Corporate Profits at All-Time High. Unemployment at 9%. What does this Mean?
Profits Up. Unemployment Rate? Still Up.
Corporate profits in Q3 of 2010 reached an all-time high at an annually adjusted rate of $1.659 trillion. Try telling that to the unemployed.
The U.S. unemployment rate was at 9.0% in the month of October of this year. This is down from a recent high of 10.6% in January of this year, but still significantly higher than the lowest point in the last decade – October of 2006.
Why is October of 2006 a significant month?
It was the month following the last time we saw corporate profits at this level – $1.655 trillion in Q3 of 2006, to be exact.
What was the unemployment rate in October of 2006?
If you’re unemployed and that does not scare you, I don’t know what will.
Productivity at Work
In my ‘Americans are Overworked‘ post, I talked a lot about productivity gains. Specifically,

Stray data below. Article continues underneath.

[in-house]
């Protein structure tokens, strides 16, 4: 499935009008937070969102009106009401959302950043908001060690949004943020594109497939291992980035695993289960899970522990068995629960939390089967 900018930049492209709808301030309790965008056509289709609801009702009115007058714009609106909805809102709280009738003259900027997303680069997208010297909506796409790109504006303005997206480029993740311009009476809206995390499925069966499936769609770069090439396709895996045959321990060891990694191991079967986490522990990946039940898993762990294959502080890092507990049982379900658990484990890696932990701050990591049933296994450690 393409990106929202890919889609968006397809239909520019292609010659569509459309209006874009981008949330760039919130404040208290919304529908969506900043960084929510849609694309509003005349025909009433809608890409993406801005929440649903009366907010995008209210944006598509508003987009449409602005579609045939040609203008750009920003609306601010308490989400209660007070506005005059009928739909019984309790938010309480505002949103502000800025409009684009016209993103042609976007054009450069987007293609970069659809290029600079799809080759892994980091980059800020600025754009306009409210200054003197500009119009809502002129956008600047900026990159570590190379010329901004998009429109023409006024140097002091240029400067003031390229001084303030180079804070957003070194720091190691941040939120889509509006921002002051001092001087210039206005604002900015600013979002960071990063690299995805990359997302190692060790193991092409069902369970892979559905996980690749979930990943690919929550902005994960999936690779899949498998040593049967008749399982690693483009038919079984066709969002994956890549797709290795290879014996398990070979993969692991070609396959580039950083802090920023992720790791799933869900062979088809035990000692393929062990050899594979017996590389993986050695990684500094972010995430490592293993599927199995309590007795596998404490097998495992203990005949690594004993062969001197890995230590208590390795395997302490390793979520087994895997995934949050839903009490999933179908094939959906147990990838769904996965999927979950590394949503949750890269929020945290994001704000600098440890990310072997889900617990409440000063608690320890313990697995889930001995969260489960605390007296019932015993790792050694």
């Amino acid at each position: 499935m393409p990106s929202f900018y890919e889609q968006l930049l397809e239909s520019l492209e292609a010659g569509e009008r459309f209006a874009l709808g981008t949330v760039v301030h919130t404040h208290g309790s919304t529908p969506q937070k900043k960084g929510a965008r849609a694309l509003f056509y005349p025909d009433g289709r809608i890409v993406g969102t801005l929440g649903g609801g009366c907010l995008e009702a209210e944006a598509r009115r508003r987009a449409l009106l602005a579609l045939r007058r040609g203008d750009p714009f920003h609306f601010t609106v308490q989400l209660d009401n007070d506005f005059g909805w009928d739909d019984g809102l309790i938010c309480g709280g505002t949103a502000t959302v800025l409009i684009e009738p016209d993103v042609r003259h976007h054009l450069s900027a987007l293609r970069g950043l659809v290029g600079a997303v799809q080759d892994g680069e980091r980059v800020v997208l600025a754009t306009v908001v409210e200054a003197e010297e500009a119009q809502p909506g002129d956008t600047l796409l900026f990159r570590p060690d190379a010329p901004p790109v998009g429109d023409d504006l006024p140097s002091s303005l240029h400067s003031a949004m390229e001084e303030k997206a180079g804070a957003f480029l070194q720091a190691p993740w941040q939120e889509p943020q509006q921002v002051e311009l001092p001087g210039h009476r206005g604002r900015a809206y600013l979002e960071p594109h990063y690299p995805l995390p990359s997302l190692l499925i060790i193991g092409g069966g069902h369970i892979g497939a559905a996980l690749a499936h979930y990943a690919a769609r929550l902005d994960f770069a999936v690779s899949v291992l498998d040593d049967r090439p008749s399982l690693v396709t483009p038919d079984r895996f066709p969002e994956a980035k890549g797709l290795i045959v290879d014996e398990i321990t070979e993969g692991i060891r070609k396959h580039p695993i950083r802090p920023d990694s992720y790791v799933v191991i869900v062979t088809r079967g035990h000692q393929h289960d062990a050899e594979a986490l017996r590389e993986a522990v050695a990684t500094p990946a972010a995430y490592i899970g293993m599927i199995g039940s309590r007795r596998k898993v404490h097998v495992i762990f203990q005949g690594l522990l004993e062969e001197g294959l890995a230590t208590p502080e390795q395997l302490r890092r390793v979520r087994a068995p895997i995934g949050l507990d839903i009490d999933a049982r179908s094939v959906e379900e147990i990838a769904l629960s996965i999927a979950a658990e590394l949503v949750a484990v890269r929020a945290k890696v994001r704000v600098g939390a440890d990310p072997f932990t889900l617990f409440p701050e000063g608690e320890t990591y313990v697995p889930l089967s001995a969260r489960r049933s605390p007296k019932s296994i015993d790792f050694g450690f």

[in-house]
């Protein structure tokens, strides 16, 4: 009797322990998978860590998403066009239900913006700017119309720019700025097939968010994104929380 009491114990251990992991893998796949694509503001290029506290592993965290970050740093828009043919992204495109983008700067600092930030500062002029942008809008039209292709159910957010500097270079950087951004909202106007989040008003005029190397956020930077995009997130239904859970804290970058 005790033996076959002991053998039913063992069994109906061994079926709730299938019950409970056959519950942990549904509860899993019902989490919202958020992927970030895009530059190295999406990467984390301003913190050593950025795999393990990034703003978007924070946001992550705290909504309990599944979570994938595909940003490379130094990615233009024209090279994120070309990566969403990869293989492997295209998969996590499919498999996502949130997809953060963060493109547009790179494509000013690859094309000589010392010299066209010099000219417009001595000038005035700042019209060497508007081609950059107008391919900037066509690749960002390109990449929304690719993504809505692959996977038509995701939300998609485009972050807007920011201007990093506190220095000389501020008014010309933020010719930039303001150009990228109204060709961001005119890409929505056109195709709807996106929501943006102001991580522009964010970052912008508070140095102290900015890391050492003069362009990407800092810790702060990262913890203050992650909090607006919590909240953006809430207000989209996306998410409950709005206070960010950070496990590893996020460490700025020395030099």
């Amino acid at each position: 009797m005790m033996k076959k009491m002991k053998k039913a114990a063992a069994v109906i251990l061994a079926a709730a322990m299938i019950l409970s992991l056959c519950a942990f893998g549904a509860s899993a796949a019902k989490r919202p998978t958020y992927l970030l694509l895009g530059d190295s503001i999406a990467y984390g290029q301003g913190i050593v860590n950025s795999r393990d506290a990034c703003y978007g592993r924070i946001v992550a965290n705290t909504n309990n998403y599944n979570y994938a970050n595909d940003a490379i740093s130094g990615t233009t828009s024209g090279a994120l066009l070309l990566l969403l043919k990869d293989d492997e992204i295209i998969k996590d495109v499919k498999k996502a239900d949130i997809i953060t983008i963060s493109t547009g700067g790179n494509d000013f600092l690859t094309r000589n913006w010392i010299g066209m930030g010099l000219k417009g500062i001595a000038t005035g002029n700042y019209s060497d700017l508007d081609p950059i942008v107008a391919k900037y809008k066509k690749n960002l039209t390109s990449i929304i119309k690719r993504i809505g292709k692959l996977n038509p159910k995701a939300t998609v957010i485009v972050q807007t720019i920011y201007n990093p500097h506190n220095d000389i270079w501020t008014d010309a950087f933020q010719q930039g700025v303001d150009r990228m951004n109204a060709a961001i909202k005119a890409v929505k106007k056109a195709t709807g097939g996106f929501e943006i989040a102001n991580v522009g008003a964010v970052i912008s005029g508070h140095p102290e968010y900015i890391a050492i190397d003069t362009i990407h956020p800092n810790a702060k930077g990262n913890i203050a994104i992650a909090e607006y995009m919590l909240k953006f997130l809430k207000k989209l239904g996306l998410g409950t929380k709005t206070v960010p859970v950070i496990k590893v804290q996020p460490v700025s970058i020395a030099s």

Using data by the U.S. BLS, the average productivity per American worker has increased 400% since 1950. One way to look at that is that it should only take one-quarter the work hours, or 11 hours per week, to afford the same standard of living as a worker in 1950 (or our standard of living should be 4 times higher). Is that the case? Obviously not. Someone is profiting, it’s just not the average American worker.
The obvious that I didn’t state was that the ‘someone’ is corporations.
You can’t blame them. By nature, corporate America is designed to make money as efficiently as possible. If they can shed a full 5% of the workforce and still squeeze the same amount of money out of what is left, why wouldn’t they? Capitalism at work, baby. Given the choice to make as much money with fewer expenses, would you not choose the same if you were running your own business?
Why is this so Scary for the Unemployed?
Getting back to previous levels of profitability has proven not to be enough incentive for corporate America to bring on enough new workers to significantly impact the unemployment rate. For that to happen, the U.S. would have to see unexpectedly explosive growth. And that doesn’t appear to be happening any time in the near future.
If you were sitting around thinking it was only a matter of time before the economy improved and employers would start flooding you with offers, think again.
This is further sign that you’re going to have to be scrappier than ever to find or create new opportunities for yourself. And it might take a little re-inventing in the process.
What’s your take?